How life in Poland has changed since those far off days. The charm and unique flavour of the country is slowly leaching away in the affectionate embrace of the EU.
Nikon F 2 on Fuji Film
A Yellow Sleigh for the Departing Guests
|The author reading in Niedzica Castle. The rooms are furnished with genuine Polish antiques and Turkey carpets|
|Domestic chores in the Spisz|
|A village in the Spisz region of Poland|
|Naive polychrome in the Church of St. Elizabeth, Spisz, Poland|
|'Zosia' (real name Barbara) in the 'Ghost Room' on the eve of the Millennium Ball at Niedzica Castle, Poland|
Snow fell from the trees in a muffled hush. The night was silent, clear and minus twenty degrees, the moon full and the sky hectic with stars. The air was like cold steel to breathe. I lit the cigar and watched the smoke drift listlessly in the air above the rugged walls and ancient windows. Entrance to the castle is gained through an oak door banded in iron strap-work strengthened with massive studs. Feeling restless and in need of air, I heaved it open and wandered out onto the frozen carriage ramp. An arch loomed above, bearing the device of the Hungarian Horvath family, owners of the castle from the eighteenth century until the communist takeover after the Second World War.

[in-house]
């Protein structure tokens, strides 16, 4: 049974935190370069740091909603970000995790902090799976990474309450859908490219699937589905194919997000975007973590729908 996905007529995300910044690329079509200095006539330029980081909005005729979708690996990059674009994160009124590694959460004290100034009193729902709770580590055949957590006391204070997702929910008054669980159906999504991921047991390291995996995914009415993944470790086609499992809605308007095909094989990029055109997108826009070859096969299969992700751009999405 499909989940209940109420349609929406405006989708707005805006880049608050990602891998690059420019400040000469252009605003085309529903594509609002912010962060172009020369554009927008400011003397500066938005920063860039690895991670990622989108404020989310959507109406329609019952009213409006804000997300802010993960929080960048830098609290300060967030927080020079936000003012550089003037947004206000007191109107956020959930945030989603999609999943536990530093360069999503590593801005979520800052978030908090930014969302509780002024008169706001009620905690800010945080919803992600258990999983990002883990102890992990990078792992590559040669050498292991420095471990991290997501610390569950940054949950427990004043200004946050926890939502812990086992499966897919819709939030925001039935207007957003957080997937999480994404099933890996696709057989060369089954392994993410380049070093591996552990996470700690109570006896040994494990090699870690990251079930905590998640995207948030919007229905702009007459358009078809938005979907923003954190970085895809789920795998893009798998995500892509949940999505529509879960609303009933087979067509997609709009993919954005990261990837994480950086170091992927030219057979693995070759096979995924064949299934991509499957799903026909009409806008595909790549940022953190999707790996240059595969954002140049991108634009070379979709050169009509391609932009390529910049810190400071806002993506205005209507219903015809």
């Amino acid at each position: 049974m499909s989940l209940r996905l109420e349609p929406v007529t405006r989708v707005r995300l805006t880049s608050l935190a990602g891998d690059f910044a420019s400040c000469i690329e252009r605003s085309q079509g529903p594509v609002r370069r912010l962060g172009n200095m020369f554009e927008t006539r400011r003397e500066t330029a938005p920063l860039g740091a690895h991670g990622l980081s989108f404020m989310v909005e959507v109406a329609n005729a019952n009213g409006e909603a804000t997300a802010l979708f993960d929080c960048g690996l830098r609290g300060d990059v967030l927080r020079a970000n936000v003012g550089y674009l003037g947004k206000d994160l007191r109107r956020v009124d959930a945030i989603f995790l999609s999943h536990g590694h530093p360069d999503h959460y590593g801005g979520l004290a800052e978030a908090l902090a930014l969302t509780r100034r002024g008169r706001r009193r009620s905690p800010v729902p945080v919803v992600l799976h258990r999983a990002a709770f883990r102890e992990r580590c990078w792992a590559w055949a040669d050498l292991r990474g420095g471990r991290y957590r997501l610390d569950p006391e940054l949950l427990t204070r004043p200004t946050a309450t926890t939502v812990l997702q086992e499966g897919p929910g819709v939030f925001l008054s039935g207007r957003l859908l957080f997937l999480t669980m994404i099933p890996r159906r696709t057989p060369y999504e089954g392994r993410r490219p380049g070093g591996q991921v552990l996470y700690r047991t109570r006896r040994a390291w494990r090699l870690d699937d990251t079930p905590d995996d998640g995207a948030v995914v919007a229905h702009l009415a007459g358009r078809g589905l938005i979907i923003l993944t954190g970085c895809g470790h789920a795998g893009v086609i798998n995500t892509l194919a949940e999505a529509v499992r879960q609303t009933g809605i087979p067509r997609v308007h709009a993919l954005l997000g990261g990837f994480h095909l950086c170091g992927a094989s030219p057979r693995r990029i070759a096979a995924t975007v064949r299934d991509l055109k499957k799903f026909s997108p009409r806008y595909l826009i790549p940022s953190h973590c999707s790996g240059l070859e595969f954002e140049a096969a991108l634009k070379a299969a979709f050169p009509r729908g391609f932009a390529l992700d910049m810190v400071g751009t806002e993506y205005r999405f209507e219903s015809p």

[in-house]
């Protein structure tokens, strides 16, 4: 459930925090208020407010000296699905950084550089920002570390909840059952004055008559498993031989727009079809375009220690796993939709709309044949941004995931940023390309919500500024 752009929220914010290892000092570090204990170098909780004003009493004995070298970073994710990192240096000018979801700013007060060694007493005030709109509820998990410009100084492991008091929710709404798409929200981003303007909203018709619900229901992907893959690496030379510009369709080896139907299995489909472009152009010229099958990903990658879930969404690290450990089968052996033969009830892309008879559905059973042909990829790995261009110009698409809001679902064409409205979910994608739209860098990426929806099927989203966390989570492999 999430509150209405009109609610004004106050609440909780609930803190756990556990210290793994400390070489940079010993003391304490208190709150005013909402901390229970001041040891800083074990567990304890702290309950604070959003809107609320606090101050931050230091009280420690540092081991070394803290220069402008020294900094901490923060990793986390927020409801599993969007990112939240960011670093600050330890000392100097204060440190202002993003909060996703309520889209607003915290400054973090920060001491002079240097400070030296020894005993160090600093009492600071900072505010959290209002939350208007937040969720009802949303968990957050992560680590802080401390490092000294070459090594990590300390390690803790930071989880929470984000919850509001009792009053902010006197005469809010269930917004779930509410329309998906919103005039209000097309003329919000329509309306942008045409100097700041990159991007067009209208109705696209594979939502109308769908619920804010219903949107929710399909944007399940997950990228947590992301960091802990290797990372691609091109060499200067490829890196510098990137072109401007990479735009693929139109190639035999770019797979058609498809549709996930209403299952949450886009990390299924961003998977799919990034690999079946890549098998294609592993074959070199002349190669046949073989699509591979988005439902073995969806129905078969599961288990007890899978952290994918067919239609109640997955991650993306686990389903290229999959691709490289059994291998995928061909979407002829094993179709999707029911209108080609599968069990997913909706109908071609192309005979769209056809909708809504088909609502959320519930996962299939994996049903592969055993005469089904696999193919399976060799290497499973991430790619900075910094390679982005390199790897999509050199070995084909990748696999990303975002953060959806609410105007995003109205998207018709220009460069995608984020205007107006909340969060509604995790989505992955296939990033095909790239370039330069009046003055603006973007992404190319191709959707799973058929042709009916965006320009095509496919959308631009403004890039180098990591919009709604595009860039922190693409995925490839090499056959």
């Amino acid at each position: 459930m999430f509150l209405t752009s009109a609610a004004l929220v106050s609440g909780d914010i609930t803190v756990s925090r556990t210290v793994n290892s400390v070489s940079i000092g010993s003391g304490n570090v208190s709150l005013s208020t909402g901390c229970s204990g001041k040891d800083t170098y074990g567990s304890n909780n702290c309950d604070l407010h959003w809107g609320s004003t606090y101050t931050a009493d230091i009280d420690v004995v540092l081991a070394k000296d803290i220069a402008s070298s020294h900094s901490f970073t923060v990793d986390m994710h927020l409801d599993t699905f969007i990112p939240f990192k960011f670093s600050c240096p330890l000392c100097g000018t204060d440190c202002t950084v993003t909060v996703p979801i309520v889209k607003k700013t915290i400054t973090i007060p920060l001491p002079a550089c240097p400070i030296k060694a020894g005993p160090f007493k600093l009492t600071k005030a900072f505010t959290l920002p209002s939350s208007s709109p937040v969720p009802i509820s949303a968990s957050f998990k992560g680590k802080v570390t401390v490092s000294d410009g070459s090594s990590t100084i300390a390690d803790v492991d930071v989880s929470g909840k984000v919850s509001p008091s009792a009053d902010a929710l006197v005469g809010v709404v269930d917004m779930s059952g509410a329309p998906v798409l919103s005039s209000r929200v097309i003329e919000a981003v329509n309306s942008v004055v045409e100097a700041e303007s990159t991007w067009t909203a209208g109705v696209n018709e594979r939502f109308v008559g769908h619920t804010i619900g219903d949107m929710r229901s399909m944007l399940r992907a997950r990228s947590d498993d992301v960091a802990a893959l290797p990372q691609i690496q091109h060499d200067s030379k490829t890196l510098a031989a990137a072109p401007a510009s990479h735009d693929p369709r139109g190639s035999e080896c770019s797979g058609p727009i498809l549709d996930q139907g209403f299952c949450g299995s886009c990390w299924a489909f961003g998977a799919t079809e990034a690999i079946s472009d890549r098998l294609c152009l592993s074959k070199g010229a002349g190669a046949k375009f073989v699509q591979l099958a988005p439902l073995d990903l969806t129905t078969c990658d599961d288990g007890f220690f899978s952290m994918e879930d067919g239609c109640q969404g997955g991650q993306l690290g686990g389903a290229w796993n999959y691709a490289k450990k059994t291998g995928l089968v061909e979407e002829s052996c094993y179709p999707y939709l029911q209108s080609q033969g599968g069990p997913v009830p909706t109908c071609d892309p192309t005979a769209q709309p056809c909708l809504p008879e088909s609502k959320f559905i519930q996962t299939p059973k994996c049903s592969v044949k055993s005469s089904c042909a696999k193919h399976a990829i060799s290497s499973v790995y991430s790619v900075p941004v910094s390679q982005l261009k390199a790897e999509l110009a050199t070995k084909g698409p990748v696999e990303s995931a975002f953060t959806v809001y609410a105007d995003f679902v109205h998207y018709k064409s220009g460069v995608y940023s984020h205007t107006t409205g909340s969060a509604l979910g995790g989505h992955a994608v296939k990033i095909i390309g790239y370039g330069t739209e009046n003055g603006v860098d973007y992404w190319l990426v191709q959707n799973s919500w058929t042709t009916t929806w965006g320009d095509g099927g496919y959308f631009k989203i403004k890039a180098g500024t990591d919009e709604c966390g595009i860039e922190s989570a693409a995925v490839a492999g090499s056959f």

After my return to the dining hall suddenly at 2.00 am the heavy tapestry curtains of the entrance hall were flung wide and three flaming piglets were wheeled in on silver trolleys. Cheers filled the vault as carafes of vodka glowed once more on the tables. Portions of the succulent meat were carved with a flourish.
A disembodied voice emerged from the recess of the driver’s fur-lined hood. I could scarcely reply from the surprise of hearing a human voice cracking the silence.
Pale blue light reflected off the moonlit snow, limestone crags and wooden cottages as we bowled along, each sleigh a pool of warm light, the occupants laughing and chattering as sparks from the bitumen torches flew onto their clothing and lodged in their hair or fur caps. The torches blew wildly in the wind and suddenly we were racing. Passing and re-passing on the narrow icy road, the faces of the occupants bathed in light were gleeful, urging the driver on to even greater efforts, the excited horses’ hooves slipping, sparks from the torches speeding in long trails now.
For details of my book on Poland in both English and Polish
A Country in the Moon: Travels in Search of the Heart of Poland
(Granta, London 2008 and Czarne, Warsaw 2010)